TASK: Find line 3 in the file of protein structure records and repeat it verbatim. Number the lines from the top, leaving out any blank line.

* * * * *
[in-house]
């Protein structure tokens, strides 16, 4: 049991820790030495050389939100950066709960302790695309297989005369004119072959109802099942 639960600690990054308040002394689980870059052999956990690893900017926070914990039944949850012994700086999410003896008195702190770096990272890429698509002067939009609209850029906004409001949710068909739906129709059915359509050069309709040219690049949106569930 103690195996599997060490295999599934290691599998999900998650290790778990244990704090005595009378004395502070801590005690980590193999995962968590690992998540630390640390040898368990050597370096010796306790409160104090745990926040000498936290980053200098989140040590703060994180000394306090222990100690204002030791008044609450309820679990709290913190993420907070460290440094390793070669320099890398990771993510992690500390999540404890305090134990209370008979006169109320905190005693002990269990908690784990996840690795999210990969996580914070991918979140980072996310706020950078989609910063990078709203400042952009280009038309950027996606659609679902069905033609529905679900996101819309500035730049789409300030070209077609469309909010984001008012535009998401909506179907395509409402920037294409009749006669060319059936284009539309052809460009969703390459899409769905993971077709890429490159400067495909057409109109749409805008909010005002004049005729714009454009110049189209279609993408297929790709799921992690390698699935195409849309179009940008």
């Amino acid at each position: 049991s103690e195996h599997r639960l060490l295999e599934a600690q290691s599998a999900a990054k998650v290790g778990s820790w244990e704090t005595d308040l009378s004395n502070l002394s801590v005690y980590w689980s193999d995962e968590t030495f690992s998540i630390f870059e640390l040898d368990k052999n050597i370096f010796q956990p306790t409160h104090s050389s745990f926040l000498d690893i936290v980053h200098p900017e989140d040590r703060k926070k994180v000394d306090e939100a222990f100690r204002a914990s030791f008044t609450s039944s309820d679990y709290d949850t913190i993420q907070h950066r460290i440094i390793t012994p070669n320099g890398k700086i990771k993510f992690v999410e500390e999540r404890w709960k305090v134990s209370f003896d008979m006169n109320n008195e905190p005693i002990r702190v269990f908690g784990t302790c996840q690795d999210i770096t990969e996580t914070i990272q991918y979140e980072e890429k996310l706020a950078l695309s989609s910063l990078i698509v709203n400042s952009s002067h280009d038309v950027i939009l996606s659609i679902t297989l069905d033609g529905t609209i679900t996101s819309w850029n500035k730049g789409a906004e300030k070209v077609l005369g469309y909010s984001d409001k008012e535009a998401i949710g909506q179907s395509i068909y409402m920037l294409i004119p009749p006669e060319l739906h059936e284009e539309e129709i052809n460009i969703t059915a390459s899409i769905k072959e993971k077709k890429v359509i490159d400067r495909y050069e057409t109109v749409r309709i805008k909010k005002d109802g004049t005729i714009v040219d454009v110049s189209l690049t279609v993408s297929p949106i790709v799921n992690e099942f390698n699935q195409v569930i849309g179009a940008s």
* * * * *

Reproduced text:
């Amino acid at each position: 049991s103690e195996h599997r639960l060490l295999e599934a600690q290691s599998a999900a990054k998650v290790g778990s820790w244990e704090t005595d308040l009378s004395n502070l002394s801590v005690y980590w689980s193999d995962e968590t030495f690992s998540i630390f870059e640390l040898d368990k052999n050597i370096f010796q956990p306790t409160h104090s050389s745990f926040l000498d690893i936290v980053h200098p900017e989140d040590r703060k926070k994180v000394d306090e939100a222990f100690r204002a914990s030791f008044t609450s039944s309820d679990y709290d949850t913190i993420q907070h950066r460290i440094i390793t012994p070669n320099g890398k700086i990771k993510f992690v999410e500390e999540r404890w709960k305090v134990s209370f003896d008979m006169n109320n008195e905190p005693i002990r702190v269990f908690g784990t302790c996840q690795d999210i770096t990969e996580t914070i990272q991918y979140e980072e890429k996310l706020a950078l695309s989609s910063l990078i698509v709203n400042s952009s002067h280009d038309v950027i939009l996606s659609i679902t297989l069905d033609g529905t609209i679900t996101s819309w850029n500035k730049g789409a906004e300030k070209v077609l005369g469309y909010s984001d409001k008012e535009a998401i949710g909506q179907s395509i068909y409402m920037l294409i004119p009749p006669e060319l739906h059936e284009e539309e129709i052809n460009i969703t059915a390459s899409i769905k072959e993971k077709k890429v359509i490159d400067r495909y050069e057409t109109v749409r309709i805008k909010k005002d109802g004049t005729i714009v040219d454009v110049s189209l690049t279609v993408s297929p949106i790709v799921n992690e099942f390698n699935q195409v569930i849309g179009a940008s």